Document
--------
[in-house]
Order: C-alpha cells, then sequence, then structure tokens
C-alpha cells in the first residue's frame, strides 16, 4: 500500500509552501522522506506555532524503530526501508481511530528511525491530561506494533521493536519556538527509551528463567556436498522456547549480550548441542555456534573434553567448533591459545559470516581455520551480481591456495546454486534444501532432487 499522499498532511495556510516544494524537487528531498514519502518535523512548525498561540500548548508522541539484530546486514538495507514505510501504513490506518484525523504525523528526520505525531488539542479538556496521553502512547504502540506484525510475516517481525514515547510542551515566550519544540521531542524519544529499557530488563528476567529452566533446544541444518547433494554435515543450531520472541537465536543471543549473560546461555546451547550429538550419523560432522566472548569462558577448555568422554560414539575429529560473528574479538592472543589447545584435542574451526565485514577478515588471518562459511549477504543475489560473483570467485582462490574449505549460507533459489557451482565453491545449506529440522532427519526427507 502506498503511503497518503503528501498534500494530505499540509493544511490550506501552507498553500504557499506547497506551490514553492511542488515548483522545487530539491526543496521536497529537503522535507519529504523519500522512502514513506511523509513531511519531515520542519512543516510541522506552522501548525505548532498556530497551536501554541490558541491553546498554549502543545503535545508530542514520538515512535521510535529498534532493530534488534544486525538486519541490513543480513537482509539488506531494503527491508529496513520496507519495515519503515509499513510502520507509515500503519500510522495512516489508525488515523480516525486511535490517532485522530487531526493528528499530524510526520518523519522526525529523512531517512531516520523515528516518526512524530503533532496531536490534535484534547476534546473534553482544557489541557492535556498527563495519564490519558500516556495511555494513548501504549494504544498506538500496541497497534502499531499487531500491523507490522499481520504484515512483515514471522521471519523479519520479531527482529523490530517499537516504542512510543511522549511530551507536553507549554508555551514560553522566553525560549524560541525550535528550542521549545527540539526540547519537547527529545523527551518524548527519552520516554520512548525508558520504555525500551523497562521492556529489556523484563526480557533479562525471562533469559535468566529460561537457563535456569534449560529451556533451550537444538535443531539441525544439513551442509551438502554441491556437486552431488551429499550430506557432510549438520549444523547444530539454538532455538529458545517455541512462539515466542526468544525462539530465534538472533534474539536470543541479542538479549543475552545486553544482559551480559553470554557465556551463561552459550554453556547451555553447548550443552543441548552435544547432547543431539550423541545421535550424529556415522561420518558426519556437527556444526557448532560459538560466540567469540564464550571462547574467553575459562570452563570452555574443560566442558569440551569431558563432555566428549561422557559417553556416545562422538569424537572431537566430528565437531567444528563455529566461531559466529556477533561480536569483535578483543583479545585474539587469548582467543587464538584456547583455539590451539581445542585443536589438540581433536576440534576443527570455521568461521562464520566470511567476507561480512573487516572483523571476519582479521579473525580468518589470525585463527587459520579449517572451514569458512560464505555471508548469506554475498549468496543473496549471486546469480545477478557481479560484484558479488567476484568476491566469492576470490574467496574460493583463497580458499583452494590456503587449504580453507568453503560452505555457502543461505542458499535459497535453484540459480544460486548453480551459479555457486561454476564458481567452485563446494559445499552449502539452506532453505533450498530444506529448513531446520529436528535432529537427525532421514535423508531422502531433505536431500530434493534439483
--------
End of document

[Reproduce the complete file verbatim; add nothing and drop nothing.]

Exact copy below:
[in-house]
Order: C-alpha cells, then sequence, then structure tokens
C-alpha cells in the first residue's frame, strides 16, 4: 500500500509552501522522506506555532524503530526501508481511530528511525491530561506494533521493536519556538527509551528463567556436498522456547549480550548441542555456534573434553567448533591459545559470516581455520551480481591456495546454486534444501532432487 499522499498532511495556510516544494524537487528531498514519502518535523512548525498561540500548548508522541539484530546486514538495507514505510501504513490506518484525523504525523528526520505525531488539542479538556496521553502512547504502540506484525510475516517481525514515547510542551515566550519544540521531542524519544529499557530488563528476567529452566533446544541444518547433494554435515543450531520472541537465536543471543549473560546461555546451547550429538550419523560432522566472548569462558577448555568422554560414539575429529560473528574479538592472543589447545584435542574451526565485514577478515588471518562459511549477504543475489560473483570467485582462490574449505549460507533459489557451482565453491545449506529440522532427519526427507 502506498503511503497518503503528501498534500494530505499540509493544511490550506501552507498553500504557499506547497506551490514553492511542488515548483522545487530539491526543496521536497529537503522535507519529504523519500522512502514513506511523509513531511519531515520542519512543516510541522506552522501548525505548532498556530497551536501554541490558541491553546498554549502543545503535545508530542514520538515512535521510535529498534532493530534488534544486525538486519541490513543480513537482509539488506531494503527491508529496513520496507519495515519503515509499513510502520507509515500503519500510522495512516489508525488515523480516525486511535490517532485522530487531526493528528499530524510526520518523519522526525529523512531517512531516520523515528516518526512524530503533532496531536490534535484534547476534546473534553482544557489541557492535556498527563495519564490519558500516556495511555494513548501504549494504544498506538500496541497497534502499531499487531500491523507490522499481520504484515512483515514471522521471519523479519520479531527482529523490530517499537516504542512510543511522549511530551507536553507549554508555551514560553522566553525560549524560541525550535528550542521549545527540539526540547519537547527529545523527551518524548527519552520516554520512548525508558520504555525500551523497562521492556529489556523484563526480557533479562525471562533469559535468566529460561537457563535456569534449560529451556533451550537444538535443531539441525544439513551442509551438502554441491556437486552431488551429499550430506557432510549438520549444523547444530539454538532455538529458545517455541512462539515466542526468544525462539530465534538472533534474539536470543541479542538479549543475552545486553544482559551480559553470554557465556551463561552459550554453556547451555553447548550443552543441548552435544547432547543431539550423541545421535550424529556415522561420518558426519556437527556444526557448532560459538560466540567469540564464550571462547574467553575459562570452563570452555574443560566442558569440551569431558563432555566428549561422557559417553556416545562422538569424537572431537566430528565437531567444528563455529566461531559466529556477533561480536569483535578483543583479545585474539587469548582467543587464538584456547583455539590451539581445542585443536589438540581433536576440534576443527570455521568461521562464520566470511567476507561480512573487516572483523571476519582479521579473525580468518589470525585463527587459520579449517572451514569458512560464505555471508548469506554475498549468496543473496549471486546469480545477478557481479560484484558479488567476484568476491566469492576470490574467496574460493583463497580458499583452494590456503587449504580453507568453503560452505555457502543461505542458499535459497535453484540459480544460486548453480551459479555457486561454476564458481567452485563446494559445499552449502539452506532453505533450498530444506529448513531446520529436528535432529537427525532421514535423508531422502531433505536431500530434493534439483